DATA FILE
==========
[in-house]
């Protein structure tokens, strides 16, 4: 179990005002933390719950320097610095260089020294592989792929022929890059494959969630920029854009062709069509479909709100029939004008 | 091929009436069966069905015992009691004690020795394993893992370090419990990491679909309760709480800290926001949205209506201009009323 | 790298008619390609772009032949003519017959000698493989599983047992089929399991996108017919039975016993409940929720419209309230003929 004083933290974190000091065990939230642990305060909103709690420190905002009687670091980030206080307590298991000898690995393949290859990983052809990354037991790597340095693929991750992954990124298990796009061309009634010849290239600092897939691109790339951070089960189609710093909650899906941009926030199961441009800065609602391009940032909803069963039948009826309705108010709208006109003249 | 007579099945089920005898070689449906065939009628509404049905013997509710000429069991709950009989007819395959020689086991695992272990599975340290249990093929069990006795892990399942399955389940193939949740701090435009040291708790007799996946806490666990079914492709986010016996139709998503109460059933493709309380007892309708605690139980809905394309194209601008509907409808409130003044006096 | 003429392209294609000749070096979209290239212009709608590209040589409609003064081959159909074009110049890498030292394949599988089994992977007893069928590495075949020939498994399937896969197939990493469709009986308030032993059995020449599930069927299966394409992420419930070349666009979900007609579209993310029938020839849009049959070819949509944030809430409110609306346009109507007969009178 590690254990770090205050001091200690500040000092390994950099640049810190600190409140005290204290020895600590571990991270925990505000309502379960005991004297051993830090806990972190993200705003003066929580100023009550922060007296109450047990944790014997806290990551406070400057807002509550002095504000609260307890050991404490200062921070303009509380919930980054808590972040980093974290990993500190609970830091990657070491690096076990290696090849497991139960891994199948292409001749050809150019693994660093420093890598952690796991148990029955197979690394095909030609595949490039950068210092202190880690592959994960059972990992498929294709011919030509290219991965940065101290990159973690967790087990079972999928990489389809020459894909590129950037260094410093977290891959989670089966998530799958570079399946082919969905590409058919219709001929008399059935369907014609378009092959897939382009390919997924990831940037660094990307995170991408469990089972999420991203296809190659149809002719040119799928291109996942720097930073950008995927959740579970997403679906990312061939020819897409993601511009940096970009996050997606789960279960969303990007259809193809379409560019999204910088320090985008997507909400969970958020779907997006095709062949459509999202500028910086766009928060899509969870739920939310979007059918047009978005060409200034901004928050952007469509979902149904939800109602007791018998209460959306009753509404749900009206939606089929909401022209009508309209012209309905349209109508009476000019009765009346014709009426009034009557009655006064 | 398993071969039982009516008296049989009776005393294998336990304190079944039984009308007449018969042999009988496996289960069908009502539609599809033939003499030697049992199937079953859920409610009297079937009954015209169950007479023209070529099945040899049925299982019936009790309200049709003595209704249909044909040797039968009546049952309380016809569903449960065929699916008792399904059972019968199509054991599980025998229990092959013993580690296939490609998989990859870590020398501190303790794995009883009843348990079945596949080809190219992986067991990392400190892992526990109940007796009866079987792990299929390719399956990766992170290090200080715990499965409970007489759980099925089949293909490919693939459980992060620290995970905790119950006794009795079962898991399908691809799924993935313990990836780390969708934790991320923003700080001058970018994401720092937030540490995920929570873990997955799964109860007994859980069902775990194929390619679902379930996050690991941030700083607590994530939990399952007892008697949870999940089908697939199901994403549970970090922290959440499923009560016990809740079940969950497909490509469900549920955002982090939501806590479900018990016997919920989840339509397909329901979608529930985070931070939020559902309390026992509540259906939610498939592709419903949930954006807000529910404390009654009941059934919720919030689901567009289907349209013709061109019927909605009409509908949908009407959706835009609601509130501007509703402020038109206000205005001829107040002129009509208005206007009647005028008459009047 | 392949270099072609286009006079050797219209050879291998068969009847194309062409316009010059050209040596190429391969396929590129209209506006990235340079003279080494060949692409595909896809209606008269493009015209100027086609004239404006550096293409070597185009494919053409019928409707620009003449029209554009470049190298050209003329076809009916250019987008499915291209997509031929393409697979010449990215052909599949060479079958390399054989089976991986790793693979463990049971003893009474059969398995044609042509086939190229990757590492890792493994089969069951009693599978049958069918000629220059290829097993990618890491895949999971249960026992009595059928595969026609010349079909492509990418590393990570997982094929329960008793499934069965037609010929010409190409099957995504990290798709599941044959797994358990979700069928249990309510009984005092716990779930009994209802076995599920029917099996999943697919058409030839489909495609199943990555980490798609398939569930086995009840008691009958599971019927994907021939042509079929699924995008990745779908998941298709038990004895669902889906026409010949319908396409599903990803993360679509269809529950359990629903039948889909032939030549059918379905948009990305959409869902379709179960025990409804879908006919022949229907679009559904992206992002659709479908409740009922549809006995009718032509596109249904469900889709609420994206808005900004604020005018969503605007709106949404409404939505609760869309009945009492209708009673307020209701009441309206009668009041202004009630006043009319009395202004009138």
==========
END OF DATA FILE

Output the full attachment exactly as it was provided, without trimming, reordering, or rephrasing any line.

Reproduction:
[in-house]
């Protein structure tokens, strides 16, 4: 179990005002933390719950320097610095260089020294592989792929022929890059494959969630920029854009062709069509479909709100029939004008 | 091929009436069966069905015992009691004690020795394993893992370090419990990491679909309760709480800290926001949205209506201009009323 | 790298008619390609772009032949003519017959000698493989599983047992089929399991996108017919039975016993409940929720419209309230003929 004083933290974190000091065990939230642990305060909103709690420190905002009687670091980030206080307590298991000898690995393949290859990983052809990354037991790597340095693929991750992954990124298990796009061309009634010849290239600092897939691109790339951070089960189609710093909650899906941009926030199961441009800065609602391009940032909803069963039948009826309705108010709208006109003249 | 007579099945089920005898070689449906065939009628509404049905013997509710000429069991709950009989007819395959020689086991695992272990599975340290249990093929069990006795892990399942399955389940193939949740701090435009040291708790007799996946806490666990079914492709986010016996139709998503109460059933493709309380007892309708605690139980809905394309194209601008509907409808409130003044006096 | 003429392209294609000749070096979209290239212009709608590209040589409609003064081959159909074009110049890498030292394949599988089994992977007893069928590495075949020939498994399937896969197939990493469709009986308030032993059995020449599930069927299966394409992420419930070349666009979900007609579209993310029938020839849009049959070819949509944030809430409110609306346009109507007969009178 590690254990770090205050001091200690500040000092390994950099640049810190600190409140005290204290020895600590571990991270925990505000309502379960005991004297051993830090806990972190993200705003003066929580100023009550922060007296109450047990944790014997806290990551406070400057807002509550002095504000609260307890050991404490200062921070303009509380919930980054808590972040980093974290990993500190609970830091990657070491690096076990290696090849497991139960891994199948292409001749050809150019693994660093420093890598952690796991148990029955197979690394095909030609595949490039950068210092202190880690592959994960059972990992498929294709011919030509290219991965940065101290990159973690967790087990079972999928990489389809020459894909590129950037260094410093977290891959989670089966998530799958570079399946082919969905590409058919219709001929008399059935369907014609378009092959897939382009390919997924990831940037660094990307995170991408469990089972999420991203296809190659149809002719040119799928291109996942720097930073950008995927959740579970997403679906990312061939020819897409993601511009940096970009996050997606789960279960969303990007259809193809379409560019999204910088320090985008997507909400969970958020779907997006095709062949459509999202500028910086766009928060899509969870739920939310979007059918047009978005060409200034901004928050952007469509979902149904939800109602007791018998209460959306009753509404749900009206939606089929909401022209009508309209012209309905349209109508009476000019009765009346014709009426009034009557009655006064 | 398993071969039982009516008296049989009776005393294998336990304190079944039984009308007449018969042999009988496996289960069908009502539609599809033939003499030697049992199937079953859920409610009297079937009954015209169950007479023209070529099945040899049925299982019936009790309200049709003595209704249909044909040797039968009546049952309380016809569903449960065929699916008792399904059972019968199509054991599980025998229990092959013993580690296939490609998989990859870590020398501190303790794995009883009843348990079945596949080809190219992986067991990392400190892992526990109940007796009866079987792990299929390719399956990766992170290090200080715990499965409970007489759980099925089949293909490919693939459980992060620290995970905790119950006794009795079962898991399908691809799924993935313990990836780390969708934790991320923003700080001058970018994401720092937030540490995920929570873990997955799964109860007994859980069902775990194929390619679902379930996050690991941030700083607590994530939990399952007892008697949870999940089908697939199901994403549970970090922290959440499923009560016990809740079940969950497909490509469900549920955002982090939501806590479900018990016997919920989840339509397909329901979608529930985070931070939020559902309390026992509540259906939610498939592709419903949930954006807000529910404390009654009941059934919720919030689901567009289907349209013709061109019927909605009409509908949908009407959706835009609601509130501007509703402020038109206000205005001829107040002129009509208005206007009647005028008459009047 | 392949270099072609286009006079050797219209050879291998068969009847194309062409316009010059050209040596190429391969396929590129209209506006990235340079003279080494060949692409595909896809209606008269493009015209100027086609004239404006550096293409070597185009494919053409019928409707620009003449029209554009470049190298050209003329076809009916250019987008499915291209997509031929393409697979010449990215052909599949060479079958390399054989089976991986790793693979463990049971003893009474059969398995044609042509086939190229990757590492890792493994089969069951009693599978049958069918000629220059290829097993990618890491895949999971249960026992009595059928595969026609010349079909492509990418590393990570997982094929329960008793499934069965037609010929010409190409099957995504990290798709599941044959797994358990979700069928249990309510009984005092716990779930009994209802076995599920029917099996999943697919058409030839489909495609199943990555980490798609398939569930086995009840008691009958599971019927994907021939042509079929699924995008990745779908998941298709038990004895669902889906026409010949319908396409599903990803993360679509269809529950359990629903039948889909032939030549059918379905948009990305959409869902379709179960025990409804879908006919022949229907679009559904992206992002659709479908409740009922549809006995009718032509596109249904469900889709609420994206808005900004604020005018969503605007709106949404409404939505609760869309009945009492209708009673307020209701009441309206009668009041202004009630006043009319009395202004009138």